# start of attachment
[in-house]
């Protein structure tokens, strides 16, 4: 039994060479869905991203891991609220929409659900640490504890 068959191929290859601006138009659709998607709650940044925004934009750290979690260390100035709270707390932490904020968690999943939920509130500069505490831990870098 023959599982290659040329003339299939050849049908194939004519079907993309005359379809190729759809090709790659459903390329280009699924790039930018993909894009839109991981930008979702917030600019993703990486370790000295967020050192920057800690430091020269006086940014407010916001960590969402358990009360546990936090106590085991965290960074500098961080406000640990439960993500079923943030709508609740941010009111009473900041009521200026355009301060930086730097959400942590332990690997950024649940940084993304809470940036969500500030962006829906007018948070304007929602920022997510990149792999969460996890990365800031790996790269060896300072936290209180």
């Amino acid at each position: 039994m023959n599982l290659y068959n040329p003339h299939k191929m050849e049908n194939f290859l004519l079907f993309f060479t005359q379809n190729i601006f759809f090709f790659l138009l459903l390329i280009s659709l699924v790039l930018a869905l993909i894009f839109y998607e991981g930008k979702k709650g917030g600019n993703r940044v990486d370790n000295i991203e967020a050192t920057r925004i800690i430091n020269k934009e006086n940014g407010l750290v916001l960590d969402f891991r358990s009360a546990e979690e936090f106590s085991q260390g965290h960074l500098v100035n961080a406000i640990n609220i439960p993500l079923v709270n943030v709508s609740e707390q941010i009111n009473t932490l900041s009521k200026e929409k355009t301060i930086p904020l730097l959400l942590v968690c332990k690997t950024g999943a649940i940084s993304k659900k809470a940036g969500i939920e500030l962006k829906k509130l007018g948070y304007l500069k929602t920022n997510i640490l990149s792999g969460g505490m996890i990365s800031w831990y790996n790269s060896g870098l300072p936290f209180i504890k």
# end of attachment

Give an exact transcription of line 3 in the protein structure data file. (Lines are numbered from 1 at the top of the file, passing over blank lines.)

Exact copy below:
């Amino acid at each position: 039994m023959n599982l290659y068959n040329p003339h299939k191929m050849e049908n194939f290859l004519l079907f993309f060479t005359q379809n190729i601006f759809f090709f790659l138009l459903l390329i280009s659709l699924v790039l930018a869905l993909i894009f839109y998607e991981g930008k979702k709650g917030g600019n993703r940044v990486d370790n000295i991203e967020a050192t920057r925004i800690i430091n020269k934009e006086n940014g407010l750290v916001l960590d969402f891991r358990s009360a546990e979690e936090f106590s085991q260390g965290h960074l500098v100035n961080a406000i640990n609220i439960p993500l079923v709270n943030v709508s609740e707390q941010i009111n009473t932490l900041s009521k200026e929409k355009t301060i930086p904020l730097l959400l942590v968690c332990k690997t950024g999943a649940i940084s993304k659900k809470a940036g969500i939920e500030l962006k829906k509130l007018g948070y304007l500069k929602t920022n997510i640490l990149s792999g969460g505490m996890i990365s800031w831990y790996n790269s060896g870098l300072p936290f209180i504890k």